Starting a new flock.

Discussion in 'General breed discussions & FAQ' started by silvia32444, Nov 27, 2015.

  1. silvia32444

    silvia32444 Out Of The Brooder

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    Jan 10, 2014
    Tucson, AZ
    I'm moving to Arizona; first thing I think about is to order chicks !
    My idea is to start a flock of Dark Brahma. Then I watch different hatcheries and I'd like to order 20 different breeds ![​IMG]
    But the best is to take just one breed. I already have chicks of Blue Orpington, Black Copper Marans and Olive Eggers.
    So I'm thinking about Brahma : Dark because is the color I like the best between the 3 I can find ( Light, Buff, Dark );
    they are big and gentle; people says that they lay good and they do pretty well also in hot weather.

    Is there a way I can breed Blue Partridge Brahma ( that would be my favorite color ) starting from Dark Brahma ?

    Or how can I breed Blue Laced Gold Orpington having already Blue Orpington ?
     
  2. Percheron chick

    Percheron chick Chillin' With My Peeps

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    Boulder, Colorado
    I would reconsider the breeds on your wish list. You are heavy on cold hearty breeds. they will struggle more in the summer than a light bodied bird will and you will be more apt to loose them.
     
  3. Michael OShay

    Michael OShay Chicken Obsessed

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    May 14, 2014
    Montana
    X2 on Percheron chick, considering you live in Florida. Brahmas and Orpingtons tend to suffer in high heat and humidity. I would suggest going instead with Australorps. They typically have the same calm and gentle personality as Orpingtons and Brahmas (not surprising since they were originally bred using Orpington stock), but are better layers, and most importantly in your case, they handle heat and high humidity much better than Orpingtons and Brahmas. If you don't mind hybrids (since you are considering EEs), I would also suggest Black Sex Links (Black Stars) which are very friendly and hardy, egg laying machines. I raised them for years in all kinds of climates (along with dozens of other breeds and hybrids), and they have been my best layers, consistently churning out more than 300 large brown eggs per hen per year with double yolks not being uncommon.
     
  4. silvia32444

    silvia32444 Out Of The Brooder

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    Jan 10, 2014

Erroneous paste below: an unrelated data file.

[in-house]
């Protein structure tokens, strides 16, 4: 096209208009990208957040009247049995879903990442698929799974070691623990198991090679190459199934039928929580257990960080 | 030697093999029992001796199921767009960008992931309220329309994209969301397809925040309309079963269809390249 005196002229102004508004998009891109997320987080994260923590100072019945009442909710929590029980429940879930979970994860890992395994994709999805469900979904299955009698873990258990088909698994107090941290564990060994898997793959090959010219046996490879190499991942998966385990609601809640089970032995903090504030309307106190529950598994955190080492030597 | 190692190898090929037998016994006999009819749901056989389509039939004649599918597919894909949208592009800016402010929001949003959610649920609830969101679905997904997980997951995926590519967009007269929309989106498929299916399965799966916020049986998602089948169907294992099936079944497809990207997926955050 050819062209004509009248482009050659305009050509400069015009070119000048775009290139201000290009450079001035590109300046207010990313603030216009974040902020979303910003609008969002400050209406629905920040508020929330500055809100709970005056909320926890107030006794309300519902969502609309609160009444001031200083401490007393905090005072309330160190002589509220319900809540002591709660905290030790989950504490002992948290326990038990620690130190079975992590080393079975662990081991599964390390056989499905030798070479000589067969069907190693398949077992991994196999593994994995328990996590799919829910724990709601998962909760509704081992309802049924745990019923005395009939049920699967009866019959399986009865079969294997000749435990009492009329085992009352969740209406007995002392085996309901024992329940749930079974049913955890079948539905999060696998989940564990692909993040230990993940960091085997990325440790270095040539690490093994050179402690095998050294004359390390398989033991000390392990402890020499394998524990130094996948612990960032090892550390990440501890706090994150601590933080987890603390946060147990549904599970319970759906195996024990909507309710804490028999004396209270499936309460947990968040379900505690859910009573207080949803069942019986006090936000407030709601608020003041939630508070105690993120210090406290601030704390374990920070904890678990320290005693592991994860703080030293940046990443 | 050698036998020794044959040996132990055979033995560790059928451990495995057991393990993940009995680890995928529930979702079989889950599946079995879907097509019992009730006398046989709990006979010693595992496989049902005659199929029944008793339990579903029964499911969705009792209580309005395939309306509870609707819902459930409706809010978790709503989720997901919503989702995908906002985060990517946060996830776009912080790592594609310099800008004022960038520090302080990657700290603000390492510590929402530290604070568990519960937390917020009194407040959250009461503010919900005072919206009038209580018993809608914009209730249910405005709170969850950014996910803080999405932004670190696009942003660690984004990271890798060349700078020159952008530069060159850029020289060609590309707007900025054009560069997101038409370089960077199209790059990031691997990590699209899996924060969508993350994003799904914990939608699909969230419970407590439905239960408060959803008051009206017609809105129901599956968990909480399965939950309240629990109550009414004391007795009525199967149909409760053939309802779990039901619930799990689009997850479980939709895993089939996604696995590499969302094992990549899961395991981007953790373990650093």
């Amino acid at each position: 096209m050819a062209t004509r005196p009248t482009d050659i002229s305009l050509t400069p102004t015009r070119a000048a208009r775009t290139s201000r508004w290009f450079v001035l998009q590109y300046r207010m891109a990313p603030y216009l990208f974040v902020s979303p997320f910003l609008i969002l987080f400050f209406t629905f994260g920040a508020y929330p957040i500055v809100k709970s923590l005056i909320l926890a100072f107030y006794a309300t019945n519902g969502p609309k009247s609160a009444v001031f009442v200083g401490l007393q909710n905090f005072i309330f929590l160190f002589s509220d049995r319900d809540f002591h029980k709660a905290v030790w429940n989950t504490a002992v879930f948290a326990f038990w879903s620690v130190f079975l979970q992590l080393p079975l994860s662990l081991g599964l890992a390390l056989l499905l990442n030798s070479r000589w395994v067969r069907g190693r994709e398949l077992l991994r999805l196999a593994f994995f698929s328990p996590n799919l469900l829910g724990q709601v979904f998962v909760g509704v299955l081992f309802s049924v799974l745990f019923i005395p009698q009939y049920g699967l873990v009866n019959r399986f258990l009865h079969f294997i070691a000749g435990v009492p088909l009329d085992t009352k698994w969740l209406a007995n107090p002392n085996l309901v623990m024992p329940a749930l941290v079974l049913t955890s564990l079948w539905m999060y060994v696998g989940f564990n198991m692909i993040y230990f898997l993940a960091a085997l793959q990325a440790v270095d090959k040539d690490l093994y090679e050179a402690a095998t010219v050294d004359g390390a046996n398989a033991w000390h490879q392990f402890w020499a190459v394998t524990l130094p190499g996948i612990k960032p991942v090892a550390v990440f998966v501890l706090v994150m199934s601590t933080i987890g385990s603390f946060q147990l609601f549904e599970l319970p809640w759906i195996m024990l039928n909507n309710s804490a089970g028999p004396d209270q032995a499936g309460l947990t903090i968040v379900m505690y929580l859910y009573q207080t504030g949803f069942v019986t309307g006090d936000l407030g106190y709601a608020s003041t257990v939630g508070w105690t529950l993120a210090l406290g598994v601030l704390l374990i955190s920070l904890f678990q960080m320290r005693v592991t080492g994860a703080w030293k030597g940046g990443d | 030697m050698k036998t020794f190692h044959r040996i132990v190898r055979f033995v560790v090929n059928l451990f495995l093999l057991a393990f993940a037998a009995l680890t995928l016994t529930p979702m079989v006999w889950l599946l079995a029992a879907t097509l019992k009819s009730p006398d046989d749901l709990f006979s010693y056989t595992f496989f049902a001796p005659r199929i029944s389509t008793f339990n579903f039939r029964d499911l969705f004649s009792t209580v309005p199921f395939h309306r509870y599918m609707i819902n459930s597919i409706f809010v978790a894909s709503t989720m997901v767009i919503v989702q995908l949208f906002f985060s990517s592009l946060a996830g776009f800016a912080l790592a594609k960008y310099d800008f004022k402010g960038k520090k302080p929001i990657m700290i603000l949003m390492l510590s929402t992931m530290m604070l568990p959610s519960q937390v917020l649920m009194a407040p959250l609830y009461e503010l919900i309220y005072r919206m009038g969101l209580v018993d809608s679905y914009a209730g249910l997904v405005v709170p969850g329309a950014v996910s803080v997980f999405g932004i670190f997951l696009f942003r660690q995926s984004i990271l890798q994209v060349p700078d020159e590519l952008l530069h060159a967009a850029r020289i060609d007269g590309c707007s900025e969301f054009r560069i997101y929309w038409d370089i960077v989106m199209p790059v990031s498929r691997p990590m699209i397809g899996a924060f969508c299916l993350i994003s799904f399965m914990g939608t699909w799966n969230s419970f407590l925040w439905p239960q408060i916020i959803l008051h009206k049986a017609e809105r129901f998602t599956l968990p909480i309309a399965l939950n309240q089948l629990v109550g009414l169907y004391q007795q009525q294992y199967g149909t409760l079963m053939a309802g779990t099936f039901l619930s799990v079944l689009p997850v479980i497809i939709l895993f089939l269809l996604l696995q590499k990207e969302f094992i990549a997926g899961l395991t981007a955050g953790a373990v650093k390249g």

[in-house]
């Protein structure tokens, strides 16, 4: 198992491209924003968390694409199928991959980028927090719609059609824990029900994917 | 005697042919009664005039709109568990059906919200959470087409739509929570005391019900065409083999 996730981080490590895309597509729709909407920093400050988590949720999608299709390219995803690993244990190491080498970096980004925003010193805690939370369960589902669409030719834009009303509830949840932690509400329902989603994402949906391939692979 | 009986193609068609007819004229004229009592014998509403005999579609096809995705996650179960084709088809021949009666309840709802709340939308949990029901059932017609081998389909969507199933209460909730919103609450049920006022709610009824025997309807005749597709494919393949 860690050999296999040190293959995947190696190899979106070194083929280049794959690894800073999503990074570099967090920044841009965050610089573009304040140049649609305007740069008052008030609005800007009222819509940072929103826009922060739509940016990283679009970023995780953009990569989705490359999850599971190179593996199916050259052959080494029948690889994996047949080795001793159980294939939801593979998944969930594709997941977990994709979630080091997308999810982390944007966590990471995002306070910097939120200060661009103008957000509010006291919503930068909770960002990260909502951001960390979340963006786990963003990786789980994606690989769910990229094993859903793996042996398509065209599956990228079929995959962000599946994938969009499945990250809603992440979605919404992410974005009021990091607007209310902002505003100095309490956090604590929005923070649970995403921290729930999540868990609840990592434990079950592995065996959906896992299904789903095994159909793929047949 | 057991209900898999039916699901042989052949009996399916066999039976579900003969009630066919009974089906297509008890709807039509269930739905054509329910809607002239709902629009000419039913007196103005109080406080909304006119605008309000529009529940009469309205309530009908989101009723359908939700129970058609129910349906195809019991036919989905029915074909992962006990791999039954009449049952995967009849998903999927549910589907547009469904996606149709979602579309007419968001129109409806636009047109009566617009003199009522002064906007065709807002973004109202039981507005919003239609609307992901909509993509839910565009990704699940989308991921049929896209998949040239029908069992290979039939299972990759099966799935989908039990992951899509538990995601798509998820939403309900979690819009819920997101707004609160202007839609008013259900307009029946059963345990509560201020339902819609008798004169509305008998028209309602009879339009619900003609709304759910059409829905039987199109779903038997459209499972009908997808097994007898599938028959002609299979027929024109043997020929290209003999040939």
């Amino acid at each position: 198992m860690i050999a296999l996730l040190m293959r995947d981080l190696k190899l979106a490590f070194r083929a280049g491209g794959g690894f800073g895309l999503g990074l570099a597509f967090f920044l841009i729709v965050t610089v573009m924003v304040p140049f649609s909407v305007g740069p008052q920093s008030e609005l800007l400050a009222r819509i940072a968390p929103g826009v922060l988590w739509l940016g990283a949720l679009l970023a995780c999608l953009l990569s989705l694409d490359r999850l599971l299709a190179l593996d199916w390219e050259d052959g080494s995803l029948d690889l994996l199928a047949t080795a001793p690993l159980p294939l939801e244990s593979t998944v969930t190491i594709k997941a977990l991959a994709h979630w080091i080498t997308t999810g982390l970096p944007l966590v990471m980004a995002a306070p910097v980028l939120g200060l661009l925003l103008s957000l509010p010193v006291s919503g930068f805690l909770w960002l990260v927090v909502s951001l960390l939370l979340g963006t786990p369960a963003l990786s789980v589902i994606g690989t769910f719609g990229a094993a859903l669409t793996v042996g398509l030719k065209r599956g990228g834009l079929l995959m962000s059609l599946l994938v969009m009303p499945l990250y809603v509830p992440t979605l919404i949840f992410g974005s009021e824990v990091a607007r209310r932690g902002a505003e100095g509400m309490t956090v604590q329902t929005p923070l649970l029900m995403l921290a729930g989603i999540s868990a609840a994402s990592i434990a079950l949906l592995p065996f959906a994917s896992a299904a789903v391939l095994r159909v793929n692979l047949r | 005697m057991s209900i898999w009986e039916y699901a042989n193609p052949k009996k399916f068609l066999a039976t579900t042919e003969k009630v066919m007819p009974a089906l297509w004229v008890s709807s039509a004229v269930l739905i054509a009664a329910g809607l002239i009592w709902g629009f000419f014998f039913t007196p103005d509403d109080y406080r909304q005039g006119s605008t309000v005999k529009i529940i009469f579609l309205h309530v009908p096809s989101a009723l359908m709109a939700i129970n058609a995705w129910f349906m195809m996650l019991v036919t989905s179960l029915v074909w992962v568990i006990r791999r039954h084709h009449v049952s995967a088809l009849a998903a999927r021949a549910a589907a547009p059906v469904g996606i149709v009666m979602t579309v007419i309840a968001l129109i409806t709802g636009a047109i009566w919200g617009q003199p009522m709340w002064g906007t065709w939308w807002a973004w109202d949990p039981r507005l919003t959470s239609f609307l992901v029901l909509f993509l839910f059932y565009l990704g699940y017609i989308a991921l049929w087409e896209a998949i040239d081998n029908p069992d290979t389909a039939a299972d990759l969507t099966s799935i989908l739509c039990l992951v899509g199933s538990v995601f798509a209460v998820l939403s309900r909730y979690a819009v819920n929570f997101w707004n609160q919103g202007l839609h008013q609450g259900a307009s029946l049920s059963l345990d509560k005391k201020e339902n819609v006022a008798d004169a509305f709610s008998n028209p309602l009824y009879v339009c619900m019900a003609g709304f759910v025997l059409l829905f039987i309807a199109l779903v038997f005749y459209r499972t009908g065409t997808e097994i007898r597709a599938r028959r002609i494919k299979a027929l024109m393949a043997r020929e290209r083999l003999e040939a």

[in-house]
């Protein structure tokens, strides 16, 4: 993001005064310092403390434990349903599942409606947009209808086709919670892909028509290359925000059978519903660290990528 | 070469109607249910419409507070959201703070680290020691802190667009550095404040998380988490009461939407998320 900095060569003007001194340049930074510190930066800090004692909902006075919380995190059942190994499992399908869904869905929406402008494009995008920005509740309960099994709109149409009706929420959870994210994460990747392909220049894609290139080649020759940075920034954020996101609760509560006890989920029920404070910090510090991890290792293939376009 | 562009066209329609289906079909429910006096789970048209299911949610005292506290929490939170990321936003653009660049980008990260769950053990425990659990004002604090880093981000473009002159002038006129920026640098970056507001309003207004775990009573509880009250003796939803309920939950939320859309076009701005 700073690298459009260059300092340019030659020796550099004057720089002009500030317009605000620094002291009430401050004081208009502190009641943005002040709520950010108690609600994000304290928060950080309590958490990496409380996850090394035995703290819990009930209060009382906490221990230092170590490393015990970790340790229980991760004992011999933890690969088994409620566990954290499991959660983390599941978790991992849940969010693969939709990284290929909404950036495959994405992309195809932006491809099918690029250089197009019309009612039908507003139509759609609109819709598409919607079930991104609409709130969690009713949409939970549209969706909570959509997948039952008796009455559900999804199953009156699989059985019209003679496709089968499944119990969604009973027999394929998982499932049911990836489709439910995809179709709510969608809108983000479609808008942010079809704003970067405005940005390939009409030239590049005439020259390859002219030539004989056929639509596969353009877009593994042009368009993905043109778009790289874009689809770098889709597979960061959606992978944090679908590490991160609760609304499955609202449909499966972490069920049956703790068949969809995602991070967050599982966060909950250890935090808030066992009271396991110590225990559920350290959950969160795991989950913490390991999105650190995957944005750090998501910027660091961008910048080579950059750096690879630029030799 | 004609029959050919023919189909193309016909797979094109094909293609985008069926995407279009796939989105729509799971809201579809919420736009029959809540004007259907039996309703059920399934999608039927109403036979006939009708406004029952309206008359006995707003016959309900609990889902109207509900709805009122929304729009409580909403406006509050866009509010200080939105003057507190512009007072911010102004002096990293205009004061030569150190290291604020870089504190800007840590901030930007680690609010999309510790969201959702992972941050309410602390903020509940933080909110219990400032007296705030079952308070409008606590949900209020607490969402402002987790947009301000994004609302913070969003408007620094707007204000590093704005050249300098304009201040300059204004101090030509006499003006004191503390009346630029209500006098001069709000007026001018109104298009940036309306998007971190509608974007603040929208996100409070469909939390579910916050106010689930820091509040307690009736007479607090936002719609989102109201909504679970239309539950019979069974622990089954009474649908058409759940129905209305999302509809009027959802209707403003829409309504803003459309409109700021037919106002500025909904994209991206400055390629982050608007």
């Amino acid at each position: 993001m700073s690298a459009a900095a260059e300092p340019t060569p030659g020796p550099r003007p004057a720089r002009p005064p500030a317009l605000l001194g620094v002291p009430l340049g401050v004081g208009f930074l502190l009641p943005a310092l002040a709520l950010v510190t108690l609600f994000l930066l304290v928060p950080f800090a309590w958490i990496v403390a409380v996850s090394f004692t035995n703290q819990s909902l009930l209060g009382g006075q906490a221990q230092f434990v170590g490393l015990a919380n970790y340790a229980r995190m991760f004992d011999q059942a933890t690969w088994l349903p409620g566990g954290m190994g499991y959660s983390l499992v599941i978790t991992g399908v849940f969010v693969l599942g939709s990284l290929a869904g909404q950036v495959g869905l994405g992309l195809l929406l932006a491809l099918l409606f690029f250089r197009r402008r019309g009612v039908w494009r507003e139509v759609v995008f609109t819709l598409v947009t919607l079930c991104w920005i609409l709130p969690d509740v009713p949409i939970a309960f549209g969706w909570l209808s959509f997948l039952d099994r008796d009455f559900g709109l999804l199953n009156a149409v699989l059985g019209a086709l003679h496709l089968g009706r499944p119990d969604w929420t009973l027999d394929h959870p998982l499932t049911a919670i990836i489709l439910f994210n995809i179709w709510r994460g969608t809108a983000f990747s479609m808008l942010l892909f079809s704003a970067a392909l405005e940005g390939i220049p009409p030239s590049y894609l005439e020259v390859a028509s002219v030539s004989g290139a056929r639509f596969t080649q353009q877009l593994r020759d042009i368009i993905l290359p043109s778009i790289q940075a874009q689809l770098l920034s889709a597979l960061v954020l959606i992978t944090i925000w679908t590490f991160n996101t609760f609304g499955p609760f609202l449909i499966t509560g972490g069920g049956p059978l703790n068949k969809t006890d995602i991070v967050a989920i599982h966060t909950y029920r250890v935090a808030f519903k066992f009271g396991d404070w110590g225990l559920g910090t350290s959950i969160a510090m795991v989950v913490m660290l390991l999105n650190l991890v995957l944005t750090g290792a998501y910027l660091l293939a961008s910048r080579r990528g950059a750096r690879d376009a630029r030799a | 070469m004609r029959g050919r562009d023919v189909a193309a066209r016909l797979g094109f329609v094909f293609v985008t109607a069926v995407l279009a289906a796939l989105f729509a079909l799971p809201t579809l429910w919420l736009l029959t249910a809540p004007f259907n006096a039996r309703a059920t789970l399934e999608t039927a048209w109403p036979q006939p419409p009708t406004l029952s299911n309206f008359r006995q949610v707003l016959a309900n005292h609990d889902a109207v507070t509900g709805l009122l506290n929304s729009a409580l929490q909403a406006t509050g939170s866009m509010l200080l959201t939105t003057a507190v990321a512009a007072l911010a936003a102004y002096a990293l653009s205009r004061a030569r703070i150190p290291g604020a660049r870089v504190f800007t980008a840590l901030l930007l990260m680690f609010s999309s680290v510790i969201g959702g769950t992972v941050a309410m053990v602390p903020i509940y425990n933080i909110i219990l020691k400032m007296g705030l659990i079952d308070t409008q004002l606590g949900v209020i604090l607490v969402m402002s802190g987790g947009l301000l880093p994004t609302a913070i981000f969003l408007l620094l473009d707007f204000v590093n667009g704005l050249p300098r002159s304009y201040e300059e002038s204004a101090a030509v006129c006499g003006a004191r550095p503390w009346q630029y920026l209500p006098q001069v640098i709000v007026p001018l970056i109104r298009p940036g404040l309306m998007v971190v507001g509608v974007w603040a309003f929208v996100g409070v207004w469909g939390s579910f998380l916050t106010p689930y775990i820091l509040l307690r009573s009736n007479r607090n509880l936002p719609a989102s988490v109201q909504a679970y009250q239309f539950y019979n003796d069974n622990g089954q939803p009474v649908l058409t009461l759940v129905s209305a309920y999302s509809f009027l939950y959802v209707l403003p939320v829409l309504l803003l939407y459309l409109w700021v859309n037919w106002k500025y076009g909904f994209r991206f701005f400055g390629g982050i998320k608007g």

Tucson, AZ
    Thanks for your answers.
    I didn't explain very good, sorry, English is not my first language ( Italian ).
    This past summer, in Florida, that is very hot and humid, I had standard Cochins, Faverolles, Black Marans and other. ..they were all painting but kept laying. They were digging holes and resting in the shade in the hottest hours.
    I'm a military, so every time I have to move, I have to sell all and start again.
    In a few days I'm moving to AZ, hot but dry.
    I have already Olive Eggers pullets ( these I think they won't have any problems ), BC Marans and Blue Orpington ( bought from breeder in Florida so I hope they will be ok ).
    I was thinking about adding Dark Brahmas, because some people said they do ok in hot weather, but I would love to find Blue Partridge Brahmas. So
    what happens if I put Blue Orpington on Dark Brahma ?
    Do you think Wyandotte would be better than Brahma for the hot weather ?
    And Welsummer ?
     
  5. Michael OShay

    Michael OShay Chicken Obsessed

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    May 14, 2014
    Montana
    You're welcome. The first breed I ever had (50 years ago) were Brahmas and they are not a hot weather resistant breed (no matter what the humidity). I also had Orpingtons in the Corning, CA area where low humidity summer temperatures frequently reached 117-118 F (occasionally a little more) and all of my dual purpose breeds, including the Orpingtons and Wyandottes, struggled in the summer heat with the exception of the Australorps. While my other dual purpose breeds were listless, panting, and holding their wings out from their sides, my Australorps went about their usual business like troopers (not a surprise when you consider that Australorps are commonly raised in the Australian outback which gets very hot in the summer). Other breeds that do well in high heat are the Mediterranean breeds such as Leghorns, Andalusians, and Spanish. But these Mediterranean breeds tend to be high strung and flighty and they are poor meat birds which are bred primarily for eggs.
     

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